Daria Pilar Redus, Lorenzo Pugliese & Beau Bradshaw in "The SpongeBob Musical"
(photo: Jeremy Daniel)

The creative elements include fabulous Costume Design by David Zinn, lively
Lighting Design by Kevin Adams, complex and essential Projection Design by Peter Nigrini, and Sound Design by Walter Trarbach, as well as that Choreography by Christopher Gattelli. The production was “Conceived and Directed” by Tina Landau. These craftspeople account for those Tony nominations, including Best Musical, Score, Book, Direction, Sound, Choreography, Costumes, Lighting, Orchestrations, Male Lead, Featured Male Actor and Scenic Design (the last of which, by David Zinn, it won).

The Cast of "The SpongeBob Musical"
(photo: Jeremy Daniel)

This all adds up to a production of colorful visuals, corny jokes (“we may have abject misery, but it's the best abject misery”), and broad (but well done) comedy (not unlike The Three Stooges). Children of most ages will find it entertains just swimmingly (though it's a surprisingly long show at two and a half hours). For adults, it may well join the pantheon of the likes of Big Bird and Barney as those fauna which loving parents selflessly endure. Not to worry, though; for such families, it's a stageful of talented triple threats, as everyone acts, sings and dances her or his fins off.

All Nickelodeon fans be alerted: dive in before it casts off on October 27th for Peoria (no, really), which must after all have unearthed a harbor.


New Rep's "Trayf": When Is a Trifle Kosher?

Ben Swimmer & David Picariello) in "Trayf"
(photo: Andrew Brilliant/Brilliant Pictures)

If you don't know what the word Trayf  means, or think it applies solely to whether or not a particular food preparation is kosher, then this play's not for you. A brief (less than ninety minutes) coming-of-age comedy by promising young playwright Lindsay Joelle, in its New England premiere at New Rep in Watertown, it's a very slight story about a Jewish sect (or perhaps more accurately, a cult) in the 1990's as portrayed by two close 19-year-old friends, Zalmy (Ben Swimmer) and Shmuel (David Picariello). They are on a mission via a “mitzvah tank” (a newly-acquired RV) on a sort of road trip to convince non-practicing Jews to perform acts of love (which they see not as a static concept but as actual activity, namely good works). It's sort of a Brooklyn Book of Mormon without the musical score or the outrageous wit. It deals rather superficially with large issues such as the sacred vs. the secular, what is acceptable vs. what is forgivable, and identity vs. assimilation. There are some one-liners that ring true but a lot more that simply do not, especially if one lacks the necessary religious and cultural background to grasp fully what's transpiring for this dynamic duo.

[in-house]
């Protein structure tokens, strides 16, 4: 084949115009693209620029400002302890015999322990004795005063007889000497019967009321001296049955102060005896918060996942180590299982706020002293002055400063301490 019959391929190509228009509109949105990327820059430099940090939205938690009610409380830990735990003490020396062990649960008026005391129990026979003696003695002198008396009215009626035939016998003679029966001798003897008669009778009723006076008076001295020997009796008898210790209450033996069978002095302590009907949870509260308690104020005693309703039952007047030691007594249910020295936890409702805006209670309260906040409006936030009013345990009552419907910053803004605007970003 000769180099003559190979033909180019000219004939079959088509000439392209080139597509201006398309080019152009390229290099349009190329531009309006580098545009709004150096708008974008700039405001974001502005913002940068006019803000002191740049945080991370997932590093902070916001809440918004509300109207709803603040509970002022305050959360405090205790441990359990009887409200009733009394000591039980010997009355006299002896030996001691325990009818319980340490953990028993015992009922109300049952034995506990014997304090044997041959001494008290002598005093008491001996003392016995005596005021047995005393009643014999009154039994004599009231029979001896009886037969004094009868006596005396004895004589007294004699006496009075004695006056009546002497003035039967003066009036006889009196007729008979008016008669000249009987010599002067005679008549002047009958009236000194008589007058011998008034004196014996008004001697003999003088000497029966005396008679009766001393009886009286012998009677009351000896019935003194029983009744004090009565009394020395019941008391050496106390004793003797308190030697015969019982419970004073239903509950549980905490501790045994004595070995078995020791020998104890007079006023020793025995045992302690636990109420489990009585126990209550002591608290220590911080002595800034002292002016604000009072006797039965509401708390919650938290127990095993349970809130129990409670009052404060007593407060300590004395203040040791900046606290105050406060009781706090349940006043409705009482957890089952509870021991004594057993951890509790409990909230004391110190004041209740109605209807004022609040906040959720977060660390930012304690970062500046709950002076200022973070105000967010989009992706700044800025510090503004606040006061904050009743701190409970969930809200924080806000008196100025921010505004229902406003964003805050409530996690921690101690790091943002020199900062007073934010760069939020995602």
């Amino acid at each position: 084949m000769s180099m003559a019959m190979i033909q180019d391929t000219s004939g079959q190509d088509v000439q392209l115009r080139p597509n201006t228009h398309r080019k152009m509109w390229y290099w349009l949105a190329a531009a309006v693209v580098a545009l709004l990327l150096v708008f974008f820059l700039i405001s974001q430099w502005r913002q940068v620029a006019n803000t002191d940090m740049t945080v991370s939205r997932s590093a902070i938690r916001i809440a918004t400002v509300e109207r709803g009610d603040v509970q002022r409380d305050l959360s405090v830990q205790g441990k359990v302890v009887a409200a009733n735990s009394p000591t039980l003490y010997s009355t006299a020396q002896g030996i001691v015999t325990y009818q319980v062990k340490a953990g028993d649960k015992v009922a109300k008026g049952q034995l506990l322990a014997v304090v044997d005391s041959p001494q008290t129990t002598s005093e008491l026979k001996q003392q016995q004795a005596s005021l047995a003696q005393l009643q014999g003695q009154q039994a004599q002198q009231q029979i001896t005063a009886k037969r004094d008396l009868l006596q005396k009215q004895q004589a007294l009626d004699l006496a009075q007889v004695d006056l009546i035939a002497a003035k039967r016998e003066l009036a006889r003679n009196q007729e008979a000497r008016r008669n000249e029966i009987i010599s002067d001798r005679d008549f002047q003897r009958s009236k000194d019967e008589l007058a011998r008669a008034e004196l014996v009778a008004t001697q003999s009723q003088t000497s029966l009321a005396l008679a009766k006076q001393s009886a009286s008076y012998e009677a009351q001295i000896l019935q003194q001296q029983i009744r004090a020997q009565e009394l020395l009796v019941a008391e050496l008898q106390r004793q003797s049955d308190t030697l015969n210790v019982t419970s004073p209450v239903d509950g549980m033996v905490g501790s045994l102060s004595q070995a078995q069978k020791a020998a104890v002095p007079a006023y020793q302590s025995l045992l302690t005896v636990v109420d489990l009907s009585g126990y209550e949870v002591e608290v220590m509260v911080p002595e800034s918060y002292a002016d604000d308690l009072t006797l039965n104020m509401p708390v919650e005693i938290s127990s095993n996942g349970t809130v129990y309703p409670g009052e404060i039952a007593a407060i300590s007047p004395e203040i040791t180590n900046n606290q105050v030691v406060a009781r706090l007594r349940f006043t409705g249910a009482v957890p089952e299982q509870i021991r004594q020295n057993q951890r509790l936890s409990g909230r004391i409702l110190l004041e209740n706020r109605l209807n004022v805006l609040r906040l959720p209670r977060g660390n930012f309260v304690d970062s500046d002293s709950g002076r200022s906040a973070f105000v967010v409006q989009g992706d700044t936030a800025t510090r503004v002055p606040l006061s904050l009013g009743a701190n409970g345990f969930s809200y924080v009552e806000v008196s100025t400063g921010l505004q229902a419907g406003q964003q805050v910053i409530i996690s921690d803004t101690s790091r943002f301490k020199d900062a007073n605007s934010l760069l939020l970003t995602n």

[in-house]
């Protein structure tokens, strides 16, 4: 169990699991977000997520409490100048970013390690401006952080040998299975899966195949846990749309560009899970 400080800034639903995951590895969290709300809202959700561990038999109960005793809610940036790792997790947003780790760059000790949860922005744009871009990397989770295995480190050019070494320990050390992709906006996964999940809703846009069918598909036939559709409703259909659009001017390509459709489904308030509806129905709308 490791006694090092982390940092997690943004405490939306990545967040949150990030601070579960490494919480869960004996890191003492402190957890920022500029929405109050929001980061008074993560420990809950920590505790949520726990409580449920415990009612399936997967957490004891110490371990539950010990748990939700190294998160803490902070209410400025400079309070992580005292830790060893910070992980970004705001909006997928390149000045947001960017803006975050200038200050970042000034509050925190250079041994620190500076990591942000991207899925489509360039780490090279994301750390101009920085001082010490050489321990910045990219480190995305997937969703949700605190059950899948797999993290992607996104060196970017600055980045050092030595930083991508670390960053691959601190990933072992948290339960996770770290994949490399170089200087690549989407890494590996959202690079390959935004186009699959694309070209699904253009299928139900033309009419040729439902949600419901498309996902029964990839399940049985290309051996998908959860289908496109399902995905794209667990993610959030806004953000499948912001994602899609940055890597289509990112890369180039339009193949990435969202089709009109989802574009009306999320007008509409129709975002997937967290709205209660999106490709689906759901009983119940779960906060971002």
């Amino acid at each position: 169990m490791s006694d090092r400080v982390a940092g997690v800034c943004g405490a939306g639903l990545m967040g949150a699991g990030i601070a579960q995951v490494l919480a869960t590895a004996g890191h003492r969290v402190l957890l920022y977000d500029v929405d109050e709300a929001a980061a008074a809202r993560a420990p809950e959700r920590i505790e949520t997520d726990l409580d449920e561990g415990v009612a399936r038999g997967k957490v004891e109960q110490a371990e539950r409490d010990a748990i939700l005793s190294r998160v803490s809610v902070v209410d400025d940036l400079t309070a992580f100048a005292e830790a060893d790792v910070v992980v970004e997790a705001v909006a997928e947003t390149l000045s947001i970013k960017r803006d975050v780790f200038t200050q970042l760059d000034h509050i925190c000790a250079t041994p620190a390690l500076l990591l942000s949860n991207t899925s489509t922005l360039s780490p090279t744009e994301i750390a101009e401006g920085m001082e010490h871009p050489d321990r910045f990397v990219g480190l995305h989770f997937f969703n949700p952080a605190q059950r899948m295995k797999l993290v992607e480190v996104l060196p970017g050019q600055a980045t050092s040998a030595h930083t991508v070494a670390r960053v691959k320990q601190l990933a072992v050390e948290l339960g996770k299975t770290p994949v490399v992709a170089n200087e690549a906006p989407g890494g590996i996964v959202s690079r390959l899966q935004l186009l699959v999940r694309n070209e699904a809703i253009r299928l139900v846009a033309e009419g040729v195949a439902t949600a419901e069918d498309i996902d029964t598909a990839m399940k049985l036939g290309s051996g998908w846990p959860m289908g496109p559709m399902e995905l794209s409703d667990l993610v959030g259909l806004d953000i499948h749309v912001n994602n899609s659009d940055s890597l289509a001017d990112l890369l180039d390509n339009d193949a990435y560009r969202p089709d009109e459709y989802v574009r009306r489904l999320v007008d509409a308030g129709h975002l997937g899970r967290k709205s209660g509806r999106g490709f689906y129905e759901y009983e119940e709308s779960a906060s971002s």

The relationship of the two “missionaries” (though of course they aren't allowed to proselytize) is tested when they encounter another young man, record producer Jonathan (Nile Scott Hawver) who has recently learned of his Jewish roots and wishes to explore them, just as Zalmy is becoming fascinated with the larger world. They also encounter Jonathan's girlfriend Leah (Kimberly Gaughan) in a very short scene that attempts to present some context for his ethnic and spiritual dilemma. All four actors deliver their lines with believable portrayals thanks to the lively direction by Celine Rosenthal, but again, unless one is sufficiently familiar with the cult and culture underlying the play, one might fail to grasp what seems to be much ado about almost nothing. Based on the true world of the Chabad Lubavitcher it's pretty much lost to the audience that might be unfamiliar with those times and in that place.

The playlet succeeds as an amusing conflation of conflicting priorities, rather like an appetizer without a main course. Its success is bolstered by the creative team which includes Scenic Design by Grace Laubacher, Costume Design by Becca Jewett, Lighting Design by Marcella Barbeau and Sound Design by Aubrey Dube.

One can certainly expect to encounter more depth and breadth in this playwright's future, but in the meantime, enjoy her tantalizing promise on view through November 3rd.


Cotuit's "Sweeney Todd": Still Cutting Edge